Previously, we used an established HR-defect gene signature and the Connectivity Map to predict compounds that would potentially inhibit HR repair (12). We proceeded to investigate the effects of mTOR inhibitor, one of the top compounds screened in terms of inducing HR-defect gene expression profiles, in regulating HR in BRCA-proficient TNBC. It is well-known that ionizing radiation (IR)-induced DSBs result in the formation of foci of RAD51, a key DNA recombinase that promotes homologous pairing and strand exchange in HR repair (34), and that RAD51 foci formation has been commonly recognized as a marker of HR competence (35). To determine whether mTOR inhibitors affect HR repair in BRCA-proficient TNBC, we treated MDA-MB-231 cells, a BRCA1/2 wild-type TNBC cell line, with two mTOR inhibitors with distinct mechanisms of action, including allosteric mTOR inhibitor everolimus (36) and catalytic mTOR inhibitor KU-0063794 (KU; ref. 37) and quantified formation of IR-induced RAD51 foci. We found that both everolimus and KU significantly decreased IR-induced RAD51 foci formation (Fig. 1A and B), suggesting impaired HR repair. It has been reported that mTOR inhibition is associated with G1 cell-cycle arrest (38). As HR repair occurs predominantly in S–G2 phase, when a sister chromatid is available as the template (7), it is important to clarify whether the observed HR defect in response to mTOR inhibitors is cell-cycle–dependent. We observed that the cell-cycle distribution in everolimus- or KU-treated cells did not change dramatically (Fig. 1B, bottom), which indicated that mTOR inhibitors directly suppressed HR repair in BRCA-proficient TNBC cells. Interestingly, we found no apparent inhibition of IR-induced RAD51 foci formation or altered cell-cycle distribution in a nontransformed breast epithelial cell line MCF-12A cells (Supplementary Fig. S1A and S1B), indicating that HR repair efficiency in normal cells is left intact after mTOR inhibitors treatment.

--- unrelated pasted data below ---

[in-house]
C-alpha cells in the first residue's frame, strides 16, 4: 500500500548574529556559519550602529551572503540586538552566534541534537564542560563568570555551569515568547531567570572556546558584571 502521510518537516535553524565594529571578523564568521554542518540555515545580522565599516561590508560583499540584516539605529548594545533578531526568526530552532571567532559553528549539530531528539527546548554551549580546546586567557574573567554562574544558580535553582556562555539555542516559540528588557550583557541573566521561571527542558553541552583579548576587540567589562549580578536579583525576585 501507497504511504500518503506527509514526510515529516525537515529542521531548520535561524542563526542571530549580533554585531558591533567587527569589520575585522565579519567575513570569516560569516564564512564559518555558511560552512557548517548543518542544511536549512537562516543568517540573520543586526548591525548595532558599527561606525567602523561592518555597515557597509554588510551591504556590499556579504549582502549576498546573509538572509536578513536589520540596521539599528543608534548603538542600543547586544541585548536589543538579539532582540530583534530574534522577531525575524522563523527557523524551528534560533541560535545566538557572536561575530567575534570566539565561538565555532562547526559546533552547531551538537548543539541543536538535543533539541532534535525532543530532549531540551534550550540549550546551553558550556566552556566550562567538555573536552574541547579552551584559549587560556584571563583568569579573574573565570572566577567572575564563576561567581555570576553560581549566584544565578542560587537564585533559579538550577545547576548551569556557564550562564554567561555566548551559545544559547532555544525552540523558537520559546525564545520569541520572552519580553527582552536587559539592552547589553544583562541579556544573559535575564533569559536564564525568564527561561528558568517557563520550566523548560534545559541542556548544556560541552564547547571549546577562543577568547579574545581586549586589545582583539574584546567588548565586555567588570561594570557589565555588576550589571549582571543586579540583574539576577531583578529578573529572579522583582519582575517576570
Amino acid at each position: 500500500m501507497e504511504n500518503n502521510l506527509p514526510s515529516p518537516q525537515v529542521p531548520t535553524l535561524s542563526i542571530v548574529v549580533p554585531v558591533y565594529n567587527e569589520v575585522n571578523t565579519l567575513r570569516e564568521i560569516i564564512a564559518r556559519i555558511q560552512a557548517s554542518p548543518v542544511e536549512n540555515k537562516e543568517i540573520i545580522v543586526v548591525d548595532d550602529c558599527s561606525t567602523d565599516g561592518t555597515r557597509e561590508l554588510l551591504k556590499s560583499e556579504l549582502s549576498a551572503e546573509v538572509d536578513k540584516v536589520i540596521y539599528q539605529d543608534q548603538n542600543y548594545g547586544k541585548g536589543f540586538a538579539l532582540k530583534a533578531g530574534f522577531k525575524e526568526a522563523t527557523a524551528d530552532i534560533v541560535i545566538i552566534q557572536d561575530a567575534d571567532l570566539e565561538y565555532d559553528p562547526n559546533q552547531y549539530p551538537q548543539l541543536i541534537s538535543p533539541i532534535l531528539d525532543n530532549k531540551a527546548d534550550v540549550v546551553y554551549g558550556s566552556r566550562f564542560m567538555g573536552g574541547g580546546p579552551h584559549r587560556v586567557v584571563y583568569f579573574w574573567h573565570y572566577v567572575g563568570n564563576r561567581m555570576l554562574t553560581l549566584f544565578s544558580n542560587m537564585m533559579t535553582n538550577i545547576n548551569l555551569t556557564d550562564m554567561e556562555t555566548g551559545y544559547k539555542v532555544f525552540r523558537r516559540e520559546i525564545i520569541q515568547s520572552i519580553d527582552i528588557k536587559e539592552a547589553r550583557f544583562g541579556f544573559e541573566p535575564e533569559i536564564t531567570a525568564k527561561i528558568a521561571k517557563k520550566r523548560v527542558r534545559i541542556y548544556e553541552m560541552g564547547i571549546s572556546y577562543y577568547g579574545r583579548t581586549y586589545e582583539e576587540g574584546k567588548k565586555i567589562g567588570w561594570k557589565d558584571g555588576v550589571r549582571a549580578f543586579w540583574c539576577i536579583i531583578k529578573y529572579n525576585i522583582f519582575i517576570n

To further confirm this observation, we analyzed the effect of mTOR inhibitors on HR repair using a direct HR repair assay, which has been previously described (39). In this system, a single copy of the HR reporter DR-GFP is randomly incorporated into U2OS cells, a human osteosarcoma cell line that is frequently used in studies of DNA damage response and repair. Transient expression of pCBASceI plasmid leads to a DSB in the upstream GFP gene and the ability of cells to repair these DSBs through HR can be quantified by the percentage of GFP-positive U2OS cells through flow cytometry. Our results showed that the mTOR inhibitors everolimus or KU significantly reduced HR repair efficiency, as shown by the decreased percentage of GFP-positive U2OS cells (Fig. 1C). In addition, we found no apparent alteration of the cell-cycle distribution (Fig. 1D) after mTOR inhibitors treatment in these HR repair model cells. Indeed, everolimus or KU substantially decreased HR repair (Fig. 1E) even after hydroxyurea (HU) treatment, which is commonly used for cell-cycle synchronization (Fig. 1F; ref. 40). Therefore, consistent with the prediction by our HR-defect gene signature and the Connectivity Map, our results demonstrated that mTOR inhibitors suppressed HR repair in BRCA-proficient TNBC cells.
mTOR inhibitors synergize with PARP inhibitors in vitro
It is well-recognized that in the absence of HR repair via BRCA-dependent mechanisms, the loss of BER through PARP inhibition will lead to catastrophic genomic instability and cell death (41). Because mTOR inhibitors suppressed HR repair, we hypothesized that mTOR inhibitors would subsequently enhance the cytotoxicity of PARP inhibitors in BRCA-proficient TNBCs. We then evaluated the in vitro activity of two mTOR inhibitors, everolimus and KU, in BRCA-proficient TNBC cells treated with one of two PARP inhibitors in clinical trials for breast cancer therapy, talazoparib (BMN673, BMN, BioMarin) and olaparib (AZD2281, AZD, Astrazeneca). Colony formation assay results showed that mTOR inhibitors significantly increased the sensitivity of both MDA-MB-231 (Fig. 2A, top and B, top) and BT-549 cells to PARP inhibitors (Fig. 2A, middle and B, bottom). More importantly, compared with the single-agent treatment, combinations of mTOR inhibitors and PARP inhibitors did not further inhibit colony formation in MCF-12A cells (Fig. 2A, bottom), suggesting that mTOR/PARP inhibitor combination therapy may specifically target BRCA-proficient TNBC cells and spare normal cells.